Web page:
One of the main limitations of definitive CRT is local failure. Combined treatment involving ER and RT/CRT is considered as one of the treatment strategies for stage I ESCC patients with a high risk of recurrence [10]. The number of reports on the results of RT/CRT for stage I ESCC is limited, and furthermore, the necessity of elective nodal irradiation (ENI) and combined treatment involving endoscopic submucosal dissection (ESD) for stage I ESCC remains unclear.
The present study aimed to assess the outcomes of stage I ESCC patients treated with RT, determine the predictive factors, and evaluate the benefits of ESD combined with RT.

2. Results

2.1. Patient Characteristics

There were 50 patients with esophageal cancer who enrolled in this study. Among them, 29 (58%) patients underwent ESD followed by RT/CRT (ESD group). The background and treatments of the ESD and non-ESD groups are summarized in Table 1. The median age of the ESD group was significantly lower than that of the non-ESD group (p = 0.018). No significant between-group difference was observed in the location and number of the tumor, T stage, the use of concurrent chemotherapy, and radiation field. The median tumor lengths of the ESD and non-ESD groups were 2.3 cm (range, 1–10 cm) and 5 cm (range, 1–20 cm), respectively, which was statistically significant (p = 0.017). The total radiation dose was ≤50.4 Gy in 26 patients (90%) in the ESD group, whereas nine of the 21 patients (43%) in the non-ESD group received >50.4 Gy (p = 0.02). Chemotherapy was concurrently administered with RT in 46 (92%) patients (28 in the ESD group and 18 in the non-ESD group). Regarding the regimen of chemotherapy, 36 received 2 cycles of 5-fluorouracil and cisplatin (20 in the ESD group and 16 in the non-ESD group), 7 received 1 cycle of 5-fluorouracil and cisplatin (6 in the ESD group and 1 in the non-ESD group), 2 in the ESD group received 2 cycles of 5-fluorouracil and nedaplatin, and 1 in the non-ESD group received S-1 (orally administered twice daily for 14 days every 3 weeks). The patient and tumor characteristics are summarized in Table 1. Histopathological findings of the 29 patients who underwent ESD are summarized in Table 2. Regarding the depth of the invasion, the M3, SM1, SM2, and SM3 cancers were diagnosed in 8, 4, 16, and 1 patients, respectively. The rate of microscopic incomplete resection (R1 resection) after ESD was 34% (10/29 patients).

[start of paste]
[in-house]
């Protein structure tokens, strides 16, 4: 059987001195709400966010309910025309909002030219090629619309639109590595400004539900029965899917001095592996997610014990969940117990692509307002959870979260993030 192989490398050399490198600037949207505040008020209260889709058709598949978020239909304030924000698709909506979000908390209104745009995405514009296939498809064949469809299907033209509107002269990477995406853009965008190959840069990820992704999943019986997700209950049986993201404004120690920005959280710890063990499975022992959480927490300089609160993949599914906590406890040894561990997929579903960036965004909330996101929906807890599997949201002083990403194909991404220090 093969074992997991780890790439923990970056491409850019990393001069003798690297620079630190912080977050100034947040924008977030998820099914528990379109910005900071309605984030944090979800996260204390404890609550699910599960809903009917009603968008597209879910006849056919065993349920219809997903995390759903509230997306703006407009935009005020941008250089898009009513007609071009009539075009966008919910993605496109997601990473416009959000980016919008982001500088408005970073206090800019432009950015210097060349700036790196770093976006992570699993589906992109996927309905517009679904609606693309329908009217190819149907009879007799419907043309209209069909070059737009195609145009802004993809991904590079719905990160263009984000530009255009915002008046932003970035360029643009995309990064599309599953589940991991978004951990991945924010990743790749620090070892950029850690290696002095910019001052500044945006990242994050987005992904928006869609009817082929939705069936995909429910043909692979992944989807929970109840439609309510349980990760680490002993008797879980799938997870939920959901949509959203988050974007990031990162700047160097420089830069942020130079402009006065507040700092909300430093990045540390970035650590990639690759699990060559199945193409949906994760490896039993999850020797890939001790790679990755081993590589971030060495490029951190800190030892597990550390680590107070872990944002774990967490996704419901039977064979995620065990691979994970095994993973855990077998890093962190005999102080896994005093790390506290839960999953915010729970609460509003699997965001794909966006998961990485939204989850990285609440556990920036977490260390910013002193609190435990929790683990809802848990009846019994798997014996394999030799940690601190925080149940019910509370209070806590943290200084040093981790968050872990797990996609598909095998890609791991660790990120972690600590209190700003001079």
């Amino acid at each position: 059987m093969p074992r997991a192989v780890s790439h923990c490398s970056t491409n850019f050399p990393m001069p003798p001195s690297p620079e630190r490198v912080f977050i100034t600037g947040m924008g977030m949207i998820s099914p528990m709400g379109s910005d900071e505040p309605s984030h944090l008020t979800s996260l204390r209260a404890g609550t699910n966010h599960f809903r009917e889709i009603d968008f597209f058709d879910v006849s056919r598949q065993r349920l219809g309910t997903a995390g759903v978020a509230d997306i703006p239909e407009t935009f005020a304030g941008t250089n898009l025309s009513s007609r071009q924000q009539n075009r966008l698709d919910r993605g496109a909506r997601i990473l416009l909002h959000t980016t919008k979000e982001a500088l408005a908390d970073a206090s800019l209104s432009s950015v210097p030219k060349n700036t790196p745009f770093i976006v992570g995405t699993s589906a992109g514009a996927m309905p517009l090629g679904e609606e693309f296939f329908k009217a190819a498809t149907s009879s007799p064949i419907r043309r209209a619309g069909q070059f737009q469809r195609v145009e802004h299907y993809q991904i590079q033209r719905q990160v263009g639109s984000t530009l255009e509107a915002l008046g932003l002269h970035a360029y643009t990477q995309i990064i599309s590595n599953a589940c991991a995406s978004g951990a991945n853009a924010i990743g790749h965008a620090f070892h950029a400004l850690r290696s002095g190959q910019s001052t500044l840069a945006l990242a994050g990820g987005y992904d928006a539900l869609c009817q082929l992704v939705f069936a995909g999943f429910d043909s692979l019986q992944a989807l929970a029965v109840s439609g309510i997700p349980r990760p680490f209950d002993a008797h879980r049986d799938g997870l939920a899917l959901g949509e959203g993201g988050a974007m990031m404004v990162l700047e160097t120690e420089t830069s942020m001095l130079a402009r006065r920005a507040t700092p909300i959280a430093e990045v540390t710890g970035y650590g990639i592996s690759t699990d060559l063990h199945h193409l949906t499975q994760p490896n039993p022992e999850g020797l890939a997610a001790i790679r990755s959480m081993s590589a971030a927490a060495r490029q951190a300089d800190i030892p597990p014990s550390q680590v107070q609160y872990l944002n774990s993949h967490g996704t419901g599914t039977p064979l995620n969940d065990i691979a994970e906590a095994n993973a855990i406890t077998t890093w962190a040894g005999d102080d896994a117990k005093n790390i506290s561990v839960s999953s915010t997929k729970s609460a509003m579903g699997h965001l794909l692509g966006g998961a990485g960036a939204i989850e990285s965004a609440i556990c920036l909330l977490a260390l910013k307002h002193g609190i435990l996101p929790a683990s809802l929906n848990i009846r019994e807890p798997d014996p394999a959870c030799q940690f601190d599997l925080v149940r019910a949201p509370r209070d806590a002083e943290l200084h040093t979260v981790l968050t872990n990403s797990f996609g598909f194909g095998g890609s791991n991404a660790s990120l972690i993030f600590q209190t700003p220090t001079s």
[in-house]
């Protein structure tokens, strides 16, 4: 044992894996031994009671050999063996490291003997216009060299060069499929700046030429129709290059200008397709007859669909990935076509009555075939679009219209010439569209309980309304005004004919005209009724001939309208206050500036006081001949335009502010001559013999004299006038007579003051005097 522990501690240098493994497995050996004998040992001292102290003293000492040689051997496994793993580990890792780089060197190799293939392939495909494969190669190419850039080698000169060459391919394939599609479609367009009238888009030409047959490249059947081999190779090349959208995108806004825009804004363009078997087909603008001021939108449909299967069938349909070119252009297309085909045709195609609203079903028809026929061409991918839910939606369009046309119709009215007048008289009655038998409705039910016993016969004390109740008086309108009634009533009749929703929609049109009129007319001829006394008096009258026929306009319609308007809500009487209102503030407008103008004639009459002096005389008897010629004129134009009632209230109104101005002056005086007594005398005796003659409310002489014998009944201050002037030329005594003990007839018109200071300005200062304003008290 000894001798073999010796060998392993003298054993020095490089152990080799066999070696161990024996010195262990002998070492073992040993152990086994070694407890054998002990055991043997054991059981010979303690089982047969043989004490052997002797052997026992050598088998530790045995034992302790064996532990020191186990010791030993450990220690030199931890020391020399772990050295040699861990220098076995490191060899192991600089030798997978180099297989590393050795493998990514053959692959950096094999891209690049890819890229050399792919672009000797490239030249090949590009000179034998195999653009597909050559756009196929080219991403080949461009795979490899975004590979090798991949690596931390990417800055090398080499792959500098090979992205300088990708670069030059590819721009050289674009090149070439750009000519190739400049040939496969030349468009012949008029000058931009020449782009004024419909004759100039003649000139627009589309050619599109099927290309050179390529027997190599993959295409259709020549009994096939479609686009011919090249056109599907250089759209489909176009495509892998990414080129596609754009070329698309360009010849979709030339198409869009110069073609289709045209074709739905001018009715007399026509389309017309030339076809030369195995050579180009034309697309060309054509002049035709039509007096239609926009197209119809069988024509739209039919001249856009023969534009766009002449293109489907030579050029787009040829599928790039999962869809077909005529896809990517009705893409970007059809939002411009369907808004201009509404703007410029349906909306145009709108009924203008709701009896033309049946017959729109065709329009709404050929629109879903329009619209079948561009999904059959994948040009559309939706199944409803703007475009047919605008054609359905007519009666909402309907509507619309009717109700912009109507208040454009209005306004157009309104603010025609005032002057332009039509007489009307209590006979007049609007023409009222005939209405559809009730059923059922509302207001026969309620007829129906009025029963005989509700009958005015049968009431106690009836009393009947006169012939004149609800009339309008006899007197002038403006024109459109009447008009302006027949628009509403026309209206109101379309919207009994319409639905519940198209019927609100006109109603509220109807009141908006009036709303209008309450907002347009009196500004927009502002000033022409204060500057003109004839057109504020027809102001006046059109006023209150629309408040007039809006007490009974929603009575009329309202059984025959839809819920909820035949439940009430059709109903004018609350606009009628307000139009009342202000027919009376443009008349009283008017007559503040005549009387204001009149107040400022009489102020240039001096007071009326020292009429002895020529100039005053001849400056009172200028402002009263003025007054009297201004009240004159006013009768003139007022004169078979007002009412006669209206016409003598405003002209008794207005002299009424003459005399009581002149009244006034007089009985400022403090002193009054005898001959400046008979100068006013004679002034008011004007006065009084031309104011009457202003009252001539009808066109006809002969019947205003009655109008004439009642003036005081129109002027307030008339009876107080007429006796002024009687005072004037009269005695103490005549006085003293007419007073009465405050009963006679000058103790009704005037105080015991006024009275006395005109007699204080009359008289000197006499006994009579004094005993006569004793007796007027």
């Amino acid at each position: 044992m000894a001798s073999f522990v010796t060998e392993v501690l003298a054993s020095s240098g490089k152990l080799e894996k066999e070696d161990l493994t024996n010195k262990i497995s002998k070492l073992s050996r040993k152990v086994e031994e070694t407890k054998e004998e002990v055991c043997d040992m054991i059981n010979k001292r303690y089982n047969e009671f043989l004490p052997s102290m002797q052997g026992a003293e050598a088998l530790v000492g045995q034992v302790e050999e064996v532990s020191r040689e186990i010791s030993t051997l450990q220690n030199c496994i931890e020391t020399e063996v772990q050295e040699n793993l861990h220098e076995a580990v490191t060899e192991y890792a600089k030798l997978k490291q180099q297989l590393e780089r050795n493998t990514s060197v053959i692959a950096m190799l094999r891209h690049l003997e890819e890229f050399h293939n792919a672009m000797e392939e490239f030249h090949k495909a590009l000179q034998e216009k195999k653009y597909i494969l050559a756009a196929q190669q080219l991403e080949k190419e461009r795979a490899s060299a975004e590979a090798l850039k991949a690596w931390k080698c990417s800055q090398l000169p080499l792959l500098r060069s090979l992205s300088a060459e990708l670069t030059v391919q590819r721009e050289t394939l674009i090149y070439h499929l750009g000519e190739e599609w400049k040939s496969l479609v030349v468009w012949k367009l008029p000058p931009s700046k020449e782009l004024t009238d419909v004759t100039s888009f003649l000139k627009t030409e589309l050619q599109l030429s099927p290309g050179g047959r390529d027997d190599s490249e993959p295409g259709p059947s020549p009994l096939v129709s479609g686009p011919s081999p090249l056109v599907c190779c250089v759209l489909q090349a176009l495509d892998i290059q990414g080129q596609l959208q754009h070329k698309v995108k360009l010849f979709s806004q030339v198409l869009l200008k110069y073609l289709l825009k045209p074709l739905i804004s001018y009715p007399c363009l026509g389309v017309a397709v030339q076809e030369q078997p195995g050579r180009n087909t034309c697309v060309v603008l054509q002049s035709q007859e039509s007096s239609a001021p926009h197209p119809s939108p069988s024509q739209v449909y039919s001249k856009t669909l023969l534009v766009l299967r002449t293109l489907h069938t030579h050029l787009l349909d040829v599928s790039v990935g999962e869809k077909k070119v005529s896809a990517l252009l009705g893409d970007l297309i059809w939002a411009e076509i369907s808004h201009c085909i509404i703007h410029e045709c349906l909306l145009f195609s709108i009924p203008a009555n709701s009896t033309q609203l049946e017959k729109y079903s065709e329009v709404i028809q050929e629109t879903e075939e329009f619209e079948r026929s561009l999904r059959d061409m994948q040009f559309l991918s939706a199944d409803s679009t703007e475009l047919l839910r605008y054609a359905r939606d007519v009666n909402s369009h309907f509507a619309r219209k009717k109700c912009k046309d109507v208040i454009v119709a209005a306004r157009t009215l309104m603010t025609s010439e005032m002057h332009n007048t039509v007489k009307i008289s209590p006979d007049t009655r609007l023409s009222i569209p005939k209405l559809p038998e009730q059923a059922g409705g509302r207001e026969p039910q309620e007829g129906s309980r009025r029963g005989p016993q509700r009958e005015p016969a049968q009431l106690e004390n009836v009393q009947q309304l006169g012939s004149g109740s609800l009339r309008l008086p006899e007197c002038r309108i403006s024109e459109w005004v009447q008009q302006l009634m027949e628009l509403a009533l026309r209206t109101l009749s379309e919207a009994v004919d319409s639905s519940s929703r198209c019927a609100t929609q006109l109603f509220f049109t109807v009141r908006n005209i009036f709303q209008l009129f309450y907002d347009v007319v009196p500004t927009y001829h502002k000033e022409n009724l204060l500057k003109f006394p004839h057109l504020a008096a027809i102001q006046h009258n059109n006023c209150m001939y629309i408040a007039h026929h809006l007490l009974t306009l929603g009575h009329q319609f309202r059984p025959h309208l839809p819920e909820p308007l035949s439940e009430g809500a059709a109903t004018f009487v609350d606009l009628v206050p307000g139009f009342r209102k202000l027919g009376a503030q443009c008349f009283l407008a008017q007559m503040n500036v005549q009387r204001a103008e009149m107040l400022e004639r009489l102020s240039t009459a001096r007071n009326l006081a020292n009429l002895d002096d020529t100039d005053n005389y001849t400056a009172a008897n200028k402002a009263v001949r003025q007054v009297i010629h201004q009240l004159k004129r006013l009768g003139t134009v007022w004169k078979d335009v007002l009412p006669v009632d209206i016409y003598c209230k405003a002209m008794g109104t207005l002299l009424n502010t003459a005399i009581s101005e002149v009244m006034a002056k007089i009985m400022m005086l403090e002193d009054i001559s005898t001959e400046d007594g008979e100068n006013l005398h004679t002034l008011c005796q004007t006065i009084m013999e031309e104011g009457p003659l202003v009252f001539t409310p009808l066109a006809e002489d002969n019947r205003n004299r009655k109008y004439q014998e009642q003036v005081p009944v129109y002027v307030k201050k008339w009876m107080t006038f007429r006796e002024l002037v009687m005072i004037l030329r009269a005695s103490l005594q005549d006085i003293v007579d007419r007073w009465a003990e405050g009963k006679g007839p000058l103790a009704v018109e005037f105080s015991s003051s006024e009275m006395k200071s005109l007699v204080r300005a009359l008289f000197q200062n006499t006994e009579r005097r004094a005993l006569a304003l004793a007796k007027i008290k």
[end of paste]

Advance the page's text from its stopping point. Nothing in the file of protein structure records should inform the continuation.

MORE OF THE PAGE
2.2. Treatment Outcomes

The median observation period was 33 months (range, 6–122 months). RT was completed in all patients. Among the 50 patients, 5 (10%) died of esophageal cancer and 3 (6%) died of other causes (sepsis with deep vein thrombosis, n = 1; oropharyngeal cancer, n = 1; congestive heart failure, n = 1) throughout the study period. For the patient who died of congestive heart failure, treatment-related death was unlikely because his tumor was located in the upper thoracic and treated with non-ENI. Recurrence was observed in 15 (30%) patients (local recurrence in 4 (8%), regional lymph node metastasis in 4 [8%], distant metastasis in 2 [4%], and metachronous esophageal lesions in 5 (10%)). After the identification of recurrence, 5 patients underwent salvage ESD, 6 received chemotherapy, 1 received CRT, and 1 underwent argon plasma coagulation (Table 3). The 3-year rates of overall survival (OS), disease-free survival (DFS), and local control (LC) were 76.8%, 46.9%, and 64.1%, respectively (Figure 1). Table 4 presents the results of the univariate analysis for DFS and LC. The T stage (T1a vs. T1b, 100% vs. 47.1%, p = 0.02) was a significant prognostic factor for 3-year DFS (Figure 2). In addition, the tumor length (<3 cm vs. ≥3 cm, 100% vs. 79.3%, p = 0.046) was a significant prognostic factor for 3-year LC (Figure 3a). ESD treatment (yes vs. no, 93.3% vs. 80.4%, p = 0.068) appeared to be an important prognostic factor for LC; however, there was no statistical significance (Figure 3b).

2.3. Toxicity